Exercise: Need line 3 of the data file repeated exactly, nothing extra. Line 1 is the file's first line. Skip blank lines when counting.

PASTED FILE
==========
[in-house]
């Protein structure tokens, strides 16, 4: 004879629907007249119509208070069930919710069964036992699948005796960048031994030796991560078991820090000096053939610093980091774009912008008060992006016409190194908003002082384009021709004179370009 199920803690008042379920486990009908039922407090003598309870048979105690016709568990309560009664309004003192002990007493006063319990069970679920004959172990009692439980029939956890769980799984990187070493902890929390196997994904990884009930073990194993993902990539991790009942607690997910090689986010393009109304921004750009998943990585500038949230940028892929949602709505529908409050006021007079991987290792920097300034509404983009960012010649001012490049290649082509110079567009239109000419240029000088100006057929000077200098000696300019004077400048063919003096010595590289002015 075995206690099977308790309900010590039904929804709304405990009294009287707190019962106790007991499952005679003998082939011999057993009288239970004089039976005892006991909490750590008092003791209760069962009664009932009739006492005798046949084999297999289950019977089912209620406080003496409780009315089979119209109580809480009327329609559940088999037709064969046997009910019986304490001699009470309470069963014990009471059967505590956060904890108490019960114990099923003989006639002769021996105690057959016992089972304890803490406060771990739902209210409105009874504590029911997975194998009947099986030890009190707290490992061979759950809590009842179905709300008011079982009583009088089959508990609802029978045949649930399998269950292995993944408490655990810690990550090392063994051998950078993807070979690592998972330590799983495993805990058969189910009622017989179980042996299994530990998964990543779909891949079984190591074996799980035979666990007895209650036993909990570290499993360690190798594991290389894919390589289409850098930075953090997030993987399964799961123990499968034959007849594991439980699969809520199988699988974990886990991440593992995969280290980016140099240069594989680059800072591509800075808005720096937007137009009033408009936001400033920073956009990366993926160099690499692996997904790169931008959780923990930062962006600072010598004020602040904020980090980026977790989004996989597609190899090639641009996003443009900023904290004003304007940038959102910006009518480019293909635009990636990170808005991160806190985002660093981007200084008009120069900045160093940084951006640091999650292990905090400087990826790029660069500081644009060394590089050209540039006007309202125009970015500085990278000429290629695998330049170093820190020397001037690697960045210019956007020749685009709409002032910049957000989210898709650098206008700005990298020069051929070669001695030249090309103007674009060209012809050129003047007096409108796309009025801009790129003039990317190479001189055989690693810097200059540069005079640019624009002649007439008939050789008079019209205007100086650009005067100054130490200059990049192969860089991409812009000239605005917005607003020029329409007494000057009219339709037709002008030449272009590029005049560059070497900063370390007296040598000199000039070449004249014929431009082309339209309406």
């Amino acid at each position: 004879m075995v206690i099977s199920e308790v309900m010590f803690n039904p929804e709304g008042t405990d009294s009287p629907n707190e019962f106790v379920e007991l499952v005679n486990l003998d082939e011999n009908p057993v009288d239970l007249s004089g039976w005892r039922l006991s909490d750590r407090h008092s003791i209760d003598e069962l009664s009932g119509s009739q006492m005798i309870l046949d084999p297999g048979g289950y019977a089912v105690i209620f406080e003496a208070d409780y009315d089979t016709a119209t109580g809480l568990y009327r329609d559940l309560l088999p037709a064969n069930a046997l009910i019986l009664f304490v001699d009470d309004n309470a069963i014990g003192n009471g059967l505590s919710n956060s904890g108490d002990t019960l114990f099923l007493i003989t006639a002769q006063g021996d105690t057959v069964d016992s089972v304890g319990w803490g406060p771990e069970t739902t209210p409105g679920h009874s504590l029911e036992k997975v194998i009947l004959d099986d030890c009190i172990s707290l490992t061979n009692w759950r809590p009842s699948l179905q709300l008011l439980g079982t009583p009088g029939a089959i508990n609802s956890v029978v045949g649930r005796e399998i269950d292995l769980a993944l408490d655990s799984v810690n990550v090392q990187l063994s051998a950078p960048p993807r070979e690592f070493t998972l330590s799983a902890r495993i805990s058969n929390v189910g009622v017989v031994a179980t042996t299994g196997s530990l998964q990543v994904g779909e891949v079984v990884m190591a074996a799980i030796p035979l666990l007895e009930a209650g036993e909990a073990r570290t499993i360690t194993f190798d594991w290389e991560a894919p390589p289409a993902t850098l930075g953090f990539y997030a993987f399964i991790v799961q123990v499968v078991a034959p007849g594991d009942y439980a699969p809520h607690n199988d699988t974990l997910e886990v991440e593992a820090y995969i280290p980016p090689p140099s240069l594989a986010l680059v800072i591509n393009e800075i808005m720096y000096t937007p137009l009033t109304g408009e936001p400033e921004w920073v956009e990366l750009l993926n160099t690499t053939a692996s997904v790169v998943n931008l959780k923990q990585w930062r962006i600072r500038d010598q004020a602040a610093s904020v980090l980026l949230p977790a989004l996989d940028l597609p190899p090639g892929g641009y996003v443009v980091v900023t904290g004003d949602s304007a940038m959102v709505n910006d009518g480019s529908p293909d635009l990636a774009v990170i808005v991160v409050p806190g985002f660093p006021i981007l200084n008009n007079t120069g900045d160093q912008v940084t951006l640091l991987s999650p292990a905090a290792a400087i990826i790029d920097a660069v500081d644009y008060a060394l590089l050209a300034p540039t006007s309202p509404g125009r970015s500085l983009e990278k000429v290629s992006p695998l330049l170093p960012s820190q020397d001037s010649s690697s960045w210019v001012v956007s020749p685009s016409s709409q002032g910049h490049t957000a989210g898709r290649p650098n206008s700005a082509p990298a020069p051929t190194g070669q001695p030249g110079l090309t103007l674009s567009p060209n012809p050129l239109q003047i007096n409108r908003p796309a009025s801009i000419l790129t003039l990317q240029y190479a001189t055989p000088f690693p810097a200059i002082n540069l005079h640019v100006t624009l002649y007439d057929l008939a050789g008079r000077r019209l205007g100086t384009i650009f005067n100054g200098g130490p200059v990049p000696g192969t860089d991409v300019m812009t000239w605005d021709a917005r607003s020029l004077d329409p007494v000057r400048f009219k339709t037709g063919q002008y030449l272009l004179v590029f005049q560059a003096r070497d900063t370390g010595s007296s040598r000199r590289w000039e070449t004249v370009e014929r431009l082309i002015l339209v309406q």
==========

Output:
């Amino acid at each position: 004879m075995v206690i099977s199920e308790v309900m010590f803690n039904p929804e709304g008042t405990d009294s009287p629907n707190e019962f106790v379920e007991l499952v005679n486990l003998d082939e011999n009908p057993v009288d239970l007249s004089g039976w005892r039922l006991s909490d750590r407090h008092s003791i209760d003598e069962l009664s009932g119509s009739q006492m005798i309870l046949d084999p297999g048979g289950y019977a089912v105690i209620f406080e003496a208070d409780y009315d089979t016709a119209t109580g809480l568990y009327r329609d559940l309560l088999p037709a064969n069930a046997l009910i019986l009664f304490v001699d009470d309004n309470a069963i014990g003192n009471g059967l505590s919710n956060s904890g108490d002990t019960l114990f099923l007493i003989t006639a002769q006063g021996d105690t057959v069964d016992s089972v304890g319990w803490g406060p771990e069970t739902t209210p409105g679920h009874s504590l029911e036992k997975v194998i009947l004959d099986d030890c009190i172990s707290l490992t061979n009692w759950r809590p009842s699948l179905q709300l008011l439980g079982t009583p009088g029939a089959i508990n609802s956890v029978v045949g649930r005796e399998i269950d292995l769980a993944l408490d655990s799984v810690n990550v090392q990187l063994s051998a950078p960048p993807r070979e690592f070493t998972l330590s799983a902890r495993i805990s058969n929390v189910g009622v017989v031994a179980t042996t299994g196997s530990l998964q990543v994904g779909e891949v079984v990884m190591a074996a799980i030796p035979l666990l007895e009930a209650g036993e909990a073990r570290t499993i360690t194993f190798d594991w290389e991560a894919p390589p289409a993902t850098l930075g953090f990539y997030a993987f399964i991790v799961q123990v499968v078991a034959p007849g594991d009942y439980a699969p809520h607690n199988d699988t974990l997910e886990v991440e593992a820090y995969i280290p980016p090689p140099s240069l594989a986010l680059v800072i591509n393009e800075i808005m720096y000096t937007p137009l009033t109304g408009e936001p400033e921004w920073v956009e990366l750009l993926n160099t690499t053939a692996s997904v790169v998943n931008l959780k923990q990585w930062r962006i600072r500038d010598q004020a602040a610093s904020v980090l980026l949230p977790a989004l996989d940028l597609p190899p090639g892929g641009y996003v443009v980091v900023t904290g004003d949602s304007a940038m959102v709505n910006d009518g480019s529908p293909d635009l990636a774009v990170i808005v991160v409050p806190g985002f660093p006021i981007l200084n008009n007079t120069g900045d160093q912008v940084t951006l640091l991987s999650p292990a905090a290792a400087i990826i790029d920097a660069v500081d644009y008060a060394l590089l050209a300034p540039t006007s309202p509404g125009r970015s500085l983009e990278k000429v290629s992006p695998l330049l170093p960012s820190q020397d001037s010649s690697s960045w210019v001012v956007s020749p685009s016409s709409q002032g910049h490049t957000a989210g898709r290649p650098n206008s700005a082509p990298a020069p051929t190194g070669q001695p030249g110079l090309t103007l674009s567009p060209n012809p050129l239109q003047i007096n409108r908003p796309a009025s801009i000419l790129t003039l990317q240029y190479a001189t055989p000088f690693p810097a200059i002082n540069l005079h640019v100006t624009l002649y007439d057929l008939a050789g008079r000077r019209l205007g100086t384009i650009f005067n100054g200098g130490p200059v990049p000696g192969t860089d991409v300019m812009t000239w605005d021709a917005r607003s020029l004077d329409p007494v000057r400048f009219k339709t037709g063919q002008y030449l272009l004179v590029f005049q560059a003096r070497d900063t370390g010595s007296s040598r000199r590289w000039e070449t004249v370009e014929r431009l082309i002015l339209v309406q």